German researchers find dam control systems exposed on web

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More than 100 pieces of vital infrastructure, including four hydroelectric dams, had their computer control systems connected to the public internet where anyone could access them and potentially carry out acts of sabotage, according to German security researchers.

Researchers at InternetWache.org in Berlin began looking for routers used by industrial control systems last year. Lead researcher Tim Philipp Schafers was surprised to find unprotected management interfaces for industrial control systems, or ICS, showing up in searches. 

Using a simple Python script and some free search tools, he eventually catalogued more than 100 of them, according to a post by Kaspersky Labs on their Threatpost blog.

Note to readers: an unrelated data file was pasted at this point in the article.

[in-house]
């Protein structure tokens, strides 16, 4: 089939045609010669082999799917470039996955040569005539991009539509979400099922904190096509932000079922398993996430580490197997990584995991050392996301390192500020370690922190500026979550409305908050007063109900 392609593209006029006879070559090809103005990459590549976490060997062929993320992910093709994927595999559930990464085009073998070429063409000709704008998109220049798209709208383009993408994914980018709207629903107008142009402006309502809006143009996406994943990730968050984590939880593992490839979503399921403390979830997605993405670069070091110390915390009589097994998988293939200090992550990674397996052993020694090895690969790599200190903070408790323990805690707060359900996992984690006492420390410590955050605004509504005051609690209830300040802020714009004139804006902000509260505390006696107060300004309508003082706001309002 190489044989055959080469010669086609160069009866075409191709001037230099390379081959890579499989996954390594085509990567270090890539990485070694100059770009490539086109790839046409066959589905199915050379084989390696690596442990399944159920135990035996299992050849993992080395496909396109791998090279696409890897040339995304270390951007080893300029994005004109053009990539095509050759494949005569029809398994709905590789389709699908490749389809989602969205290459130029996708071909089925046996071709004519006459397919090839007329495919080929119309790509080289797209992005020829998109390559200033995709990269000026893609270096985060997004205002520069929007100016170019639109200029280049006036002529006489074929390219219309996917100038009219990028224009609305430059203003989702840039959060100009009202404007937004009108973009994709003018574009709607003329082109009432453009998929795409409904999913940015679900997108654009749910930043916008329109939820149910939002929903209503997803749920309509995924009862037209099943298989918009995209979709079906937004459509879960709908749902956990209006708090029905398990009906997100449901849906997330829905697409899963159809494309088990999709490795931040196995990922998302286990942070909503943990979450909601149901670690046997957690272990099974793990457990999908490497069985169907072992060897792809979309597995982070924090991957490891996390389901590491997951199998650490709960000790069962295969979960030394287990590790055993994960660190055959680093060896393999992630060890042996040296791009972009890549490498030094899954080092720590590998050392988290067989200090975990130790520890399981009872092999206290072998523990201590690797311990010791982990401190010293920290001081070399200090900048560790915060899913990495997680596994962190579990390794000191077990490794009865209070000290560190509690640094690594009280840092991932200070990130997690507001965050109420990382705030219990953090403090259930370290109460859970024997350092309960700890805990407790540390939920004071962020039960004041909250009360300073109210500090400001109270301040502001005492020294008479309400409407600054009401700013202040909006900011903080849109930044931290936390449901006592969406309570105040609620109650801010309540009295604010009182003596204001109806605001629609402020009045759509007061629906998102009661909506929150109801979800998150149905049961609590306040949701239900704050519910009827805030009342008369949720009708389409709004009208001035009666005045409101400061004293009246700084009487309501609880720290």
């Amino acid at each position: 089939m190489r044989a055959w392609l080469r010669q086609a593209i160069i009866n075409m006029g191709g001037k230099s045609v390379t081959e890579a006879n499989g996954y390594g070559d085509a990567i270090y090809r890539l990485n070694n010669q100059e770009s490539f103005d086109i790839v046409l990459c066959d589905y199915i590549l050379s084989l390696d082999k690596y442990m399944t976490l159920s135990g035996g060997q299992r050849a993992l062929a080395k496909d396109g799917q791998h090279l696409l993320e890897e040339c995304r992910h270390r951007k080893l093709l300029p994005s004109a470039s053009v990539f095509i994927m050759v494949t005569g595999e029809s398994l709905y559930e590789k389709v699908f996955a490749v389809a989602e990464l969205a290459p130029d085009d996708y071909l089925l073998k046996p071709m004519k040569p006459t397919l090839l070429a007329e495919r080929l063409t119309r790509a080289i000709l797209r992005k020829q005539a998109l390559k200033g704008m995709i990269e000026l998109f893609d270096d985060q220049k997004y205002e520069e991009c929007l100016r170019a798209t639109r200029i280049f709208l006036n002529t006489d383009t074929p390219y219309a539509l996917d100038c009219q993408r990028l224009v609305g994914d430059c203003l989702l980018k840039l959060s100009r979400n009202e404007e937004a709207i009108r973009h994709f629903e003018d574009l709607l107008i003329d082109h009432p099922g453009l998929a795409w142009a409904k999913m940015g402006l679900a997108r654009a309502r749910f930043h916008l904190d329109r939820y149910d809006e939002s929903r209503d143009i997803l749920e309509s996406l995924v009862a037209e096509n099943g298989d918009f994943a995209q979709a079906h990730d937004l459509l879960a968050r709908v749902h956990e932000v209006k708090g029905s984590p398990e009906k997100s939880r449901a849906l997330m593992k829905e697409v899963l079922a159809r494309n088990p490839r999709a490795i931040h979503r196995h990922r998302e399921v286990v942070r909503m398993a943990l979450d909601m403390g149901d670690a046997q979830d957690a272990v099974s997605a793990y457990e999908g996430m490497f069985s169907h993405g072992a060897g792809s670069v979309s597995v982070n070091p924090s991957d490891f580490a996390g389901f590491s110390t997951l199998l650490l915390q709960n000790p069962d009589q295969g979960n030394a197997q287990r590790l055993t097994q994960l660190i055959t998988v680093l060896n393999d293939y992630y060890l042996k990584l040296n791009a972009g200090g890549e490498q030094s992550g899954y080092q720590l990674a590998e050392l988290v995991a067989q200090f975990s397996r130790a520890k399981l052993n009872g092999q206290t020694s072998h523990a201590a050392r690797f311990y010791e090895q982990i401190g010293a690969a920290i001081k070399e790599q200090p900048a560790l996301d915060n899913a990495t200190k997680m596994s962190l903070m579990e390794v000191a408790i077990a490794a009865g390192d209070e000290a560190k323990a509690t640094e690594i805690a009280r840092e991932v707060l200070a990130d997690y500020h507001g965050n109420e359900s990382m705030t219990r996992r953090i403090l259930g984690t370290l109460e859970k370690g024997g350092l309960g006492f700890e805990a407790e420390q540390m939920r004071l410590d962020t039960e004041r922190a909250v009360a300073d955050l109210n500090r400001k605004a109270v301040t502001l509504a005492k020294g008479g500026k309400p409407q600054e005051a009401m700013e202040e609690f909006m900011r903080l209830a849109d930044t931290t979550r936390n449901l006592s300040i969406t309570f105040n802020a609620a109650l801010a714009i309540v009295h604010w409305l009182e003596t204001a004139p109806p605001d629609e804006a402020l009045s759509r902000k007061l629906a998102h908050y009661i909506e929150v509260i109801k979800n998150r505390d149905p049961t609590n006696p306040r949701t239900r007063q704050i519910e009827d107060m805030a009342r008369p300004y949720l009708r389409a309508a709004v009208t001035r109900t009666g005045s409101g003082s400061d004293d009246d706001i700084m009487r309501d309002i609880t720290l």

ICS are special computerized systems that control industrial processes or other machinery, including dam sluice gates. They are typically built with a user dashboard or control panel attached through which they can be remotely controlled. Generally experts recommend against deploying these kinds of applications on the internet, and if they are on the web, they need to be protected by encryption, firewalls and strong passwords.

None of the systems that Schafers found was protected like that.

“It’s possible to access the web applications that control processes in these plants; you don’t need to know a special configuration,” Schafers told Threatpost. “We found more than 100 systems, and about half required authentication, while some were without any and were administrator accessible [to anyone].”

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Critical Infrastructure, Cybersecurity, Germany, ICS, Tech
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